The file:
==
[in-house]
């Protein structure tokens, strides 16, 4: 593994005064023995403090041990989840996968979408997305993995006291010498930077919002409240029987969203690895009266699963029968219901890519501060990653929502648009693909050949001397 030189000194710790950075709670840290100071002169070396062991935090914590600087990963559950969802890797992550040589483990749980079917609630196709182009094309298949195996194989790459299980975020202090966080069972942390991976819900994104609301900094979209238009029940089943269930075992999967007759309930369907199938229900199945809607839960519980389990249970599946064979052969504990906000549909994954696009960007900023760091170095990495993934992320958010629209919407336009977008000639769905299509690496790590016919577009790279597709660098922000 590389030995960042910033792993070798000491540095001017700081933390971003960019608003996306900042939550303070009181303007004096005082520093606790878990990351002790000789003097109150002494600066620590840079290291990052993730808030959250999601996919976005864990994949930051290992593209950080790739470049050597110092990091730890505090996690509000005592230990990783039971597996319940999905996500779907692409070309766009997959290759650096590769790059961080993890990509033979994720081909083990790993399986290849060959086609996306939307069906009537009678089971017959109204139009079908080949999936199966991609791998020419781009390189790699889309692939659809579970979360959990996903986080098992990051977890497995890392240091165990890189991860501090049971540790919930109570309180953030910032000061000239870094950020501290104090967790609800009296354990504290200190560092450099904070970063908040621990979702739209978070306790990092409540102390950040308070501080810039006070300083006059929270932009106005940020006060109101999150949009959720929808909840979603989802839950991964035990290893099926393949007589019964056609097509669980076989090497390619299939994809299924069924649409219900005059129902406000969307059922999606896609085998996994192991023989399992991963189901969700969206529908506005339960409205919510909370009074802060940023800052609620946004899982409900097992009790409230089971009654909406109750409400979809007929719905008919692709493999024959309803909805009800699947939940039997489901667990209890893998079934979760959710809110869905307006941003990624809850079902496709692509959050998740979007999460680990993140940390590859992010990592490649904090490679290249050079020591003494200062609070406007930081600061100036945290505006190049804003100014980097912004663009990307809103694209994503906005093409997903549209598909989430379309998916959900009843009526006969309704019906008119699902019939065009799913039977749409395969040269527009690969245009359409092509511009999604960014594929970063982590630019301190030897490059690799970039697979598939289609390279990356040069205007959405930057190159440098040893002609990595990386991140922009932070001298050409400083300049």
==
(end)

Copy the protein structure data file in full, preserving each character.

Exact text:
[in-house]
């Protein structure tokens, strides 16, 4: 593994005064023995403090041990989840996968979408997305993995006291010498930077919002409240029987969203690895009266699963029968219901890519501060990653929502648009693909050949001397 030189000194710790950075709670840290100071002169070396062991935090914590600087990963559950969802890797992550040589483990749980079917609630196709182009094309298949195996194989790459299980975020202090966080069972942390991976819900994104609301900094979209238009029940089943269930075992999967007759309930369907199938229900199945809607839960519980389990249970599946064979052969504990906000549909994954696009960007900023760091170095990495993934992320958010629209919407336009977008000639769905299509690496790590016919577009790279597709660098922000 590389030995960042910033792993070798000491540095001017700081933390971003960019608003996306900042939550303070009181303007004096005082520093606790878990990351002790000789003097109150002494600066620590840079290291990052993730808030959250999601996919976005864990994949930051290992593209950080790739470049050597110092990091730890505090996690509000005592230990990783039971597996319940999905996500779907692409070309766009997959290759650096590769790059961080993890990509033979994720081909083990790993399986290849060959086609996306939307069906009537009678089971017959109204139009079908080949999936199966991609791998020419781009390189790699889309692939659809579970979360959990996903986080098992990051977890497995890392240091165990890189991860501090049971540790919930109570309180953030910032000061000239870094950020501290104090967790609800009296354990504290200190560092450099904070970063908040621990979702739209978070306790990092409540102390950040308070501080810039006070300083006059929270932009106005940020006060109101999150949009959720929808909840979603989802839950991964035990290893099926393949007589019964056609097509669980076989090497390619299939994809299924069924649409219900005059129902406000969307059922999606896609085998996994192991023989399992991963189901969700969206529908506005339960409205919510909370009074802060940023800052609620946004899982409900097992009790409230089971009654909406109750409400979809007929719905008919692709493999024959309803909805009800699947939940039997489901667990209890893998079934979760959710809110869905307006941003990624809850079902496709692509959050998740979007999460680990993140940390590859992010990592490649904090490679290249050079020591003494200062609070406007930081600061100036945290505006190049804003100014980097912004663009990307809103694209994503906005093409997903549209598909989430379309998916959900009843009526006969309704019906008119699902019939065009799913039977749409395969040269527009690969245009359409092509511009999604960014594929970063982590630019301190030897490059690799970039697979598939289609390279990356040069205007959405930057190159440098040893002609990595990386991140922009932070001298050409400083300049």